Fall 2013

Kaleidoscope: Fall 2013
In this Issue
>Mind the GGAP - with Heart: Gifted Growth and Performance
>CAGT Distinguished Student Awards
>Parent Institute
>Policy Analyst Needed
>Parent Day at the National Convention
>Our Kids Need Your Help!
>Seventy-Five Years of Picture Book Magnificence
>Center for Bright Kids Western Academic Talent Search Season Begins!
>Websites and Supports in Science and Math for 2013
>Development of Gifted Education’s 2013 conference
CAGT Distinguished Student Awards
The CAGT selection committee has selected this year’s award winner. The winner will be presented to the public at the Colorado Association for Gifted and Talented 36th Annual State Conference to be held on October 7th and 8th. This year’s competition had a record number of student applicants. There were 40 students nominated for distinguished achievement in academics, leadership or the arts. Each student wrote a composition about their achievements and submitted letters of recommendation from someone other than a family member. During this year’s selection process 3 finalists were named and from those 3 finalists the award winner was selected. The winner will receive a certificate of excellence and a $500.00 cash scholarship.

Policy Analyst Needed

CAGT is looking for a Policy Analyst to oversee State Legislation and Rules involving Gifted Children. If interested in finding out more contact Linda Crain (This email address is being protected from spambots. You need JavaScript enabled to view it.)

a. Monitor, identify and report relevant issues and actions impacting gifted education by the Colorado General Assembly and the State Board of Education.

b. Communicate and respond on behalf of CAGT to governmental, non-profit, and educational entities concerning gifted education in Colorado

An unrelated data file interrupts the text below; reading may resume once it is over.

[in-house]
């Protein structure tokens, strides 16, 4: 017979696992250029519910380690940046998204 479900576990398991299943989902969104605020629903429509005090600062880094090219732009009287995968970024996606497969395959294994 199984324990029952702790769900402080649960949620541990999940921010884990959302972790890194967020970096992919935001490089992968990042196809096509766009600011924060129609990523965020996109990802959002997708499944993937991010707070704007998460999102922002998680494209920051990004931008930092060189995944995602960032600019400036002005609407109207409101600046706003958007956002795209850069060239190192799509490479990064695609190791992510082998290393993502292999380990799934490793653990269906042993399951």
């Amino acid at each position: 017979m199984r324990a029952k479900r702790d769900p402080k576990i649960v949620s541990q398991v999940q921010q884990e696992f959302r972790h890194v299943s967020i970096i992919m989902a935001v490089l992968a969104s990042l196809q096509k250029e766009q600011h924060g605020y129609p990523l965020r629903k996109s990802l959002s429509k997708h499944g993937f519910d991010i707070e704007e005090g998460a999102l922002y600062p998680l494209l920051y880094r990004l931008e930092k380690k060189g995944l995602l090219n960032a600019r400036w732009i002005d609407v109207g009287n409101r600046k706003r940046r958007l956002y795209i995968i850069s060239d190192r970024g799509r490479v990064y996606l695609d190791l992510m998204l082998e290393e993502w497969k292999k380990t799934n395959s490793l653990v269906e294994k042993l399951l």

c. Attend Colorado State Senate and/or House Education Committees as necessary to assess and/or influence the effect of legislation on the gifted children of Colorado.

d. Attend the monthly meetings of the State Board of Education, as appropriate.

e. Adhere to any requirements for registering as set forth by the Colorado General Assembly of the State of Colorado.

f. Provide timely reports of legislative, policy or rule making and any recommendations for appropriate action by the gifted community.

g. Provide an Annual Report to the Executive Board of CAGT.

h. Chair the Gifted Education Coalition, as new legislation might be brought forward that is pertinent to gifted students and education.

Our Kids Need Your Help!
Attention All Members: Education Funding and Legislative Issues for Gifted Children will be in the forefront of CAGT goals this fall. Watch your inbox for updates and to learn how you can help!
Center for Bright Kids Western Academic Talent Search Season Begins!
Welcome to the 30th year of the Western Academic Talent Search! WATS is one program offered through the Center for Bright Kids, one of the national non-profit Regional Talent Development Centers. WATS enablesacademically talented 3rd through 9th graders to take the ACT, SAT, or EXPLORE test at a much earlier age. This above-level testing experience allows students to:
  • better evaluate their strengths
  • practice taking a more challenging test
  • compare their scores with other high achieving students
  • qualify for special summer or academic year opportunities or scholarships
  • receive recognition of their outstanding abilities